And again He said, “To what shall I liken the kingdom of God? It is like leaven, which a woman took and hid in three measures of meal till it was all leavened” (Luke 13:20-21 NKJV).
A little leaven can leaven a larger amount of dough. Why did Jesus use this image to speak about the kingdom of Heaven?
Jesus told parables to help His audience understand His message. Because the world of the parables is not ours, we often miss His simple yet profound point. For Jesus, like His Jewish contemporaries, the kingdom of Heaven referred to God’s rule or reign. God rules and reigns wherever His people do His will: “Your kingdom come. Your will be done on earth as it is in heaven” (Matthew 6:10 NKJV).
Jesus, however, used the kingdom of Heaven to refer to His movement, which He understood as part of God’s redemption that was breaking forth. He expected His followers to exemplify obedience and devotion to God, but He continually spoke about people entering the kingdom.
For Him, one entered the kingdom of Heaven through acts of charity and compassion. He described the kingdom as a treasure in a field—when one finds a thing of such value, he goes and sells all he has to buy the field. He gives everything to acquire it—just as Jesus instructed the rich ruler to do.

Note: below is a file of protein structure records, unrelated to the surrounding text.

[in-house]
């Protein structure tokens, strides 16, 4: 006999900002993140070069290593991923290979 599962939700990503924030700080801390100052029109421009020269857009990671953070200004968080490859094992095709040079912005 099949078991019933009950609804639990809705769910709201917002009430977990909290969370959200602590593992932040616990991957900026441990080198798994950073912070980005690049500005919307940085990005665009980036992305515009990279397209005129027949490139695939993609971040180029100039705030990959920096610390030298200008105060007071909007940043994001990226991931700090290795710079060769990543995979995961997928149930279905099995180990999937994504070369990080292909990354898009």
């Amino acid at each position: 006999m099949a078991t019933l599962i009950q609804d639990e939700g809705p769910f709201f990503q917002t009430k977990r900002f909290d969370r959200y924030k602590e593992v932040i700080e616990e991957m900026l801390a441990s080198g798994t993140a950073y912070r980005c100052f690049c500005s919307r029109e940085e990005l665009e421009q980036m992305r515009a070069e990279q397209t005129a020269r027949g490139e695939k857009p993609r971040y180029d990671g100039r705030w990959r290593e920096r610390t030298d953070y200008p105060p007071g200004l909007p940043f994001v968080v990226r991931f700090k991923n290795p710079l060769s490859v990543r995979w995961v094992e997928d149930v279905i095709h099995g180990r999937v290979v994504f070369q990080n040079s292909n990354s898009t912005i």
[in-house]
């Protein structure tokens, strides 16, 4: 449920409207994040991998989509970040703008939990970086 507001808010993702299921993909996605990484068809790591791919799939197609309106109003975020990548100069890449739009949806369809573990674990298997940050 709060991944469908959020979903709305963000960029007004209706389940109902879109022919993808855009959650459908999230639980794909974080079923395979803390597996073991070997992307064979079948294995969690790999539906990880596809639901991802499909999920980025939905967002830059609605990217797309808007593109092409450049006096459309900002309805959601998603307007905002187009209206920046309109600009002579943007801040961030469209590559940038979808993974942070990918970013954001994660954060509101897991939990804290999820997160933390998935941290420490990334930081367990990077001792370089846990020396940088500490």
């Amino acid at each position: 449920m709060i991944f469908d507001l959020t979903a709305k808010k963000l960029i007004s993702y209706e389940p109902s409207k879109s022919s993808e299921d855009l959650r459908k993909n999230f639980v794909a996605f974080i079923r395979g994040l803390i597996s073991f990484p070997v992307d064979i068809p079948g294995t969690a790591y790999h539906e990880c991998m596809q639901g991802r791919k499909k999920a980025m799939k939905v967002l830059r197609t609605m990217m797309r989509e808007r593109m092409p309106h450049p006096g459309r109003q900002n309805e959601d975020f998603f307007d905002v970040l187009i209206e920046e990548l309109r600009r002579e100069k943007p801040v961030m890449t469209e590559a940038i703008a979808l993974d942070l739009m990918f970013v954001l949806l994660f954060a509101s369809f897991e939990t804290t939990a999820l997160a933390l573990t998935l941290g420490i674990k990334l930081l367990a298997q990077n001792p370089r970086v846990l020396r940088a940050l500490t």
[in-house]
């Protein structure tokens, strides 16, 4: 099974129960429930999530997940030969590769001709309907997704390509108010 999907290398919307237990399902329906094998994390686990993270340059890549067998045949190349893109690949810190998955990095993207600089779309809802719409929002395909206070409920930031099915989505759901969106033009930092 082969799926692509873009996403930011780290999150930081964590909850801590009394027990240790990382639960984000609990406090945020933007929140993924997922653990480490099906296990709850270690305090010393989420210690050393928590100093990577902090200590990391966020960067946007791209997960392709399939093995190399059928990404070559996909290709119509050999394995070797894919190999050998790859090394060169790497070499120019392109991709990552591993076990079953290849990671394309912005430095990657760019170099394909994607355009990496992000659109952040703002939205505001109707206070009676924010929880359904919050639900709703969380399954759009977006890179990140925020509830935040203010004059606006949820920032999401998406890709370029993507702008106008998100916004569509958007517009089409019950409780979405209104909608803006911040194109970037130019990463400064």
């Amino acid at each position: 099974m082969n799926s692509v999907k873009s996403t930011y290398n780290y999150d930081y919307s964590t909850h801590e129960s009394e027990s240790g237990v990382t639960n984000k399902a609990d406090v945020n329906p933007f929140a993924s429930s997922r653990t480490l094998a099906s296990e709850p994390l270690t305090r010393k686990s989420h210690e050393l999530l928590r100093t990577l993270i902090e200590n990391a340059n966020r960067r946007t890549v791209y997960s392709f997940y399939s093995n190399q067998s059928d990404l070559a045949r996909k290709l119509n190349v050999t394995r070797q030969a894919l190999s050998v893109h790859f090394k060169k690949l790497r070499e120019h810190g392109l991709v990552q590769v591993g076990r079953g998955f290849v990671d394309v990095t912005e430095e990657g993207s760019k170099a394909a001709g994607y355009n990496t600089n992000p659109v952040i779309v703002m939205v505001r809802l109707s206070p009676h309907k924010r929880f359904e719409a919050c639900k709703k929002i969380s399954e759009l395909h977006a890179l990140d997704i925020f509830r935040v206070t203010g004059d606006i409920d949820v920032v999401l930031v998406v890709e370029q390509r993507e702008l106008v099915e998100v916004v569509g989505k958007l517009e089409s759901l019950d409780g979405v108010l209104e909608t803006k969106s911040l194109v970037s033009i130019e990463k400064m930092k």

So, what’s the connection with leaven? A little has a great impact. It’s easy for us to look down on small acts of kindness and compassion. We figure: Oh, that doesn’t matter much.
Jesus confronted such limited thinking and conveyed to His followers that little acts of charity and mercy had an ability to dynamically impact the world in which they lived. Those acts unleashed God’s redemptive power. So, do not undervalue them or think lightly of them.
We often think that the big things for God matter most, but Jesus didn’t see it that way. Our little acts of charity and compassion provide the opportunity for God to enter situations and people’s lives; moreover, in as much as we do to the least of these—the poor and naked, the homeless, the sick, those in prison—we do that unto the Lord.
Do we look for opportunities to introduce God into the world around us through small acts of love, mercy, and kindness?
Do we believe that these little acts can take part in God’s redemptive plan? What would happen if each of us sought to bring more of His reign and rule to our broken and hurting world through acts of charity and compassion? How different would our world look?
Father, may we never despise the little things that we can do in the lives of others. May we be faithful and choose daily to take part in releasing Your redemptive power into our world. Amen.
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